“Sellers still have a leg up, because they can decide not to transact if an appropriate price is not there,” says Wilkins. “Buyers need to think creatively about how to entice sellers to transact while mitigating their own deal concerns.” 

It’s also important to cultivate alternative funding sources, says Wilkins. “During much of the second quarter, the traditional debt markets were very challenged. Equity has made up for some that, but over-equitized deals typically receive more scrutiny internally at the buyer. That compounds the already heightened focus on diligence and the sellers’ ability to satisfy buyers’ requests.” gettyimages-542561057.jpg

How can buyers discern between short-term, COVID-19-linked disruptions and longer-term issues with a business and arrive at an appropriate value? Sophisticated data analysis is increasingly the answer, playing a central role in more transactions. “The more data-driven you can be, the better,” says Monjauze. “But that analysis has to happen at deal speed, and it has to be packaged and presented in a way that helps buyers make quick and confident decisions.”

While detailed data is necessary to achieving an optimal outcome, it’s not sufficient on its own: A long-term perspective on the industry and company is also essential. “There’s substantial value to be created by buyers who can see the long-term potential of a business right now,” says Monjauze. “High transaction volume leading up to COVID-19 left many buyers with well-informed views of sectors and companies—including an acute understanding of valuation dynamics. There are subsectors that less-informed buyers are shying away from. Contrarians who can see past the next couple of quarters have a real advantage.”

Foster Transaction Momentum and Advocacy

“In this environment, it’s really important to make sure that all stakeholders on both the seller and the buyer side are aligned and onboard,” says Wilkins. “You don’t want someone coming to the last investment committee or board meeting and throwing a wrench into the works.”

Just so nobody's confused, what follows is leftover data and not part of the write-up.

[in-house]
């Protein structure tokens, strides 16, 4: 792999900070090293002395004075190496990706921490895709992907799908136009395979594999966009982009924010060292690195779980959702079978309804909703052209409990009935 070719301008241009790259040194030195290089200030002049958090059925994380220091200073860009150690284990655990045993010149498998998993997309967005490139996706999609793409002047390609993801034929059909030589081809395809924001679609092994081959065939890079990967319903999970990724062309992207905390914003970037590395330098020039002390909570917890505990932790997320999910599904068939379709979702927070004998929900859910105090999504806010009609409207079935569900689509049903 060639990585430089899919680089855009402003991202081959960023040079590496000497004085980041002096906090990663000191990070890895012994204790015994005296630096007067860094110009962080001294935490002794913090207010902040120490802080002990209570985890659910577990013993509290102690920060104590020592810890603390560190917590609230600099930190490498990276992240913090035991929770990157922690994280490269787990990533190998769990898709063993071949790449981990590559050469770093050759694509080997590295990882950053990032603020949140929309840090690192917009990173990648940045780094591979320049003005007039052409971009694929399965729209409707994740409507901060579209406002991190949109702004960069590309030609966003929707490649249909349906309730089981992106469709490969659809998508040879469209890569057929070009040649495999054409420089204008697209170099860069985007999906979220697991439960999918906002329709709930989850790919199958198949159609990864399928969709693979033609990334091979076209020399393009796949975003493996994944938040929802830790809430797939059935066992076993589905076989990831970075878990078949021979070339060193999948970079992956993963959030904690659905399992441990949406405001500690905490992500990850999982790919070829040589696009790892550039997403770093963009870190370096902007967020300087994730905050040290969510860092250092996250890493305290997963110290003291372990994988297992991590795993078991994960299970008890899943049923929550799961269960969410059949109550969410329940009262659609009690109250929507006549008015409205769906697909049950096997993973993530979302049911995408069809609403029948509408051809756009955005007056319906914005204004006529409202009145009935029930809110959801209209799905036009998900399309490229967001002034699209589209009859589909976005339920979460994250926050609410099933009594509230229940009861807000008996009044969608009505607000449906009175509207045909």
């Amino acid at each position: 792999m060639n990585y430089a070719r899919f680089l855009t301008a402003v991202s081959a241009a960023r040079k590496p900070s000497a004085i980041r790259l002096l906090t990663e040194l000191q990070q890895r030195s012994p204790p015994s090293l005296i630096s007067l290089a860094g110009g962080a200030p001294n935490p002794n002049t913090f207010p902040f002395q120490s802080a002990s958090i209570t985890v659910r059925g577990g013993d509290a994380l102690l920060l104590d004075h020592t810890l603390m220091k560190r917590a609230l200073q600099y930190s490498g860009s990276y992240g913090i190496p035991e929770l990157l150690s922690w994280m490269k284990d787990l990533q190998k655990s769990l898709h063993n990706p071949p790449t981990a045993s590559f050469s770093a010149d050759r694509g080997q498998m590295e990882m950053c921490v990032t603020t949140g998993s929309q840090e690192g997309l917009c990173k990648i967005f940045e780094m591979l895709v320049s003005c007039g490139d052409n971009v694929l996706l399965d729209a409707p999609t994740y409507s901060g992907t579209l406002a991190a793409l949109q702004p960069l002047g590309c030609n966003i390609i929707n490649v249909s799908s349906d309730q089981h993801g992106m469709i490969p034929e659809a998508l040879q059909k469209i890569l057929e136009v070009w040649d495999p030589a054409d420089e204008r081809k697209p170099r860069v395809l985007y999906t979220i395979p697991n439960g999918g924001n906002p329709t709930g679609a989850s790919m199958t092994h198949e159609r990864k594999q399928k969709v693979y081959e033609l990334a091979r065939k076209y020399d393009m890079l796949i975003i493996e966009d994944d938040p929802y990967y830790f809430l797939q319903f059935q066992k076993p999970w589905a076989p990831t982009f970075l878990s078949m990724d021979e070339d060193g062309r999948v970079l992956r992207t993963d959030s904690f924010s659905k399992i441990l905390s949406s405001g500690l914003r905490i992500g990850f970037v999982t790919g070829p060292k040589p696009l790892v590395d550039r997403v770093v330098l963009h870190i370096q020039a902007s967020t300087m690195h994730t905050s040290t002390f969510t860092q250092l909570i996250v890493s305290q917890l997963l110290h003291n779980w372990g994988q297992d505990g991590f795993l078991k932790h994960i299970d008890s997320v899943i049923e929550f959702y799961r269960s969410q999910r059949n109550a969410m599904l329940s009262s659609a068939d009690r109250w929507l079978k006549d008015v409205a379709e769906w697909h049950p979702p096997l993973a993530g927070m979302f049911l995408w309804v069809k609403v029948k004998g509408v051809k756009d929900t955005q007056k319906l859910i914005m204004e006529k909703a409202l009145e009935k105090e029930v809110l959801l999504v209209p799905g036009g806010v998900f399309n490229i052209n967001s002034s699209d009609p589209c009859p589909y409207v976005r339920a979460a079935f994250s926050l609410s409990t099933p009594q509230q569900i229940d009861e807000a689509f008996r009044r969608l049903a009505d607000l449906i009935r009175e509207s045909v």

How do you prevent that? “This goes back to the importance of engaging early and being very responsive and comprehensive during diligence. Identify dissenting views, understand them and address them to the fullest possible extent with data,” Wilkins explains. “Making sure you answer all questions upfront is critical to preventing last-minute surprises.”

Monjauze adds that when late-stage concerns do arise, empathy and responsiveness are key: “You’ve got to be a good listener, address buyer concerns and reassure them along the way. This can be a stressful time to be making investments.”

In this environment, buyers are very interested in the “story” of the company, particularly in terms of future growth potential. “The data and the buyer’s knowledge of the space are important, but it’s incumbent upon the seller to tie everything together into a compelling narrative,” says Wilkins. “Why does this business exist, and where can it go in the future? What’s the opportunity for organic growth? For additional investment and M&A? You want to end up with an energized group of people—sellers, buyers, board members, lenders, etc.—all leaning into the transaction.”

Published July 2020